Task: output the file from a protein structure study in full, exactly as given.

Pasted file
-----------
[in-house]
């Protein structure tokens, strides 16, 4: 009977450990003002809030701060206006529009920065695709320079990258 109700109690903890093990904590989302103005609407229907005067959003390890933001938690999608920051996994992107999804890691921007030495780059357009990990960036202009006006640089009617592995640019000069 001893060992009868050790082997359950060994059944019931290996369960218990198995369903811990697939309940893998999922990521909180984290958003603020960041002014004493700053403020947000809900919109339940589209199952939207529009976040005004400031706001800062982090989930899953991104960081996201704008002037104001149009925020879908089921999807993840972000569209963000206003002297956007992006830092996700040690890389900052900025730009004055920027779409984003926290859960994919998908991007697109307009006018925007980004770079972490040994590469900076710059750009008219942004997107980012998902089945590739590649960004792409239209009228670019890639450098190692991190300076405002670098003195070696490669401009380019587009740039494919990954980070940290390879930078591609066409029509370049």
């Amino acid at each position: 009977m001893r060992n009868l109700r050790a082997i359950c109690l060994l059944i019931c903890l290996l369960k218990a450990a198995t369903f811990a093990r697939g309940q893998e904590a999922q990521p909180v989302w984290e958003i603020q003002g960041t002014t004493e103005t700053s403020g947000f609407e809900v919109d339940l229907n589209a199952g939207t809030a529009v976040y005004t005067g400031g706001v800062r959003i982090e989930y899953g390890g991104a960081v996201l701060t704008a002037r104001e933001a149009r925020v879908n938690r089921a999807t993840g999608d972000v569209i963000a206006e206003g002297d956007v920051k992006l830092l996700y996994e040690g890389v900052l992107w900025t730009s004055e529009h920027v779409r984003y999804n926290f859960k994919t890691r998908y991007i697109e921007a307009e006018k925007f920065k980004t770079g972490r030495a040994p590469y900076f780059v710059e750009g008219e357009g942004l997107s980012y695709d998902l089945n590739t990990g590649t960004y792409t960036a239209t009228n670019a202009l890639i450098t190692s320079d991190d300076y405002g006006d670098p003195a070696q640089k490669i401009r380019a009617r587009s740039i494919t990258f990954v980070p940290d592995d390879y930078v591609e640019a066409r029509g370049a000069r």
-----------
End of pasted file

[in-house]
């Protein structure tokens, strides 16, 4: 009977450990003002809030701060206006529009920065695709320079990258 109700109690903890093990904590989302103005609407229907005067959003390890933001938690999608920051996994992107999804890691921007030495780059357009990990960036202009006006640089009617592995640019000069 001893060992009868050790082997359950060994059944019931290996369960218990198995369903811990697939309940893998999922990521909180984290958003603020960041002014004493700053403020947000809900919109339940589209199952939207529009976040005004400031706001800062982090989930899953991104960081996201704008002037104001149009925020879908089921999807993840972000569209963000206003002297956007992006830092996700040690890389900052900025730009004055920027779409984003926290859960994919998908991007697109307009006018925007980004770079972490040994590469900076710059750009008219942004997107980012998902089945590739590649960004792409239209009228670019890639450098190692991190300076405002670098003195070696490669401009380019587009740039494919990954980070940290390879930078591609066409029509370049």
């Amino acid at each position: 009977m001893r060992n009868l109700r050790a082997i359950c109690l060994l059944i019931c903890l290996l369960k218990a450990a198995t369903f811990a093990r697939g309940q893998e904590a999922q990521p909180v989302w984290e958003i603020q003002g960041t002014t004493e103005t700053s403020g947000f609407e809900v919109d339940l229907n589209a199952g939207t809030a529009v976040y005004t005067g400031g706001v800062r959003i982090e989930y899953g390890g991104a960081v996201l701060t704008a002037r104001e933001a149009r925020v879908n938690r089921a999807t993840g999608d972000v569209i963000a206006e206003g002297d956007v920051k992006l830092l996700y996994e040690g890389v900052l992107w900025t730009s004055e529009h920027v779409r984003y999804n926290f859960k994919t890691r998908y991007i697109e921007a307009e006018k925007f920065k980004t770079g972490r030495a040994p590469y900076f780059v710059e750009g008219e357009g942004l997107s980012y695709d998902l089945n590739t990990g590649t960004y792409t960036a239209t009228n670019a202009l890639i450098t190692s320079d991190d300076y405002g006006d670098p003195a070696q640089k490669i401009r380019a009617r587009s740039i494919t990258f990954v980070p940290d592995d390879y930078v591609e640019a066409r029509g370049a000069r």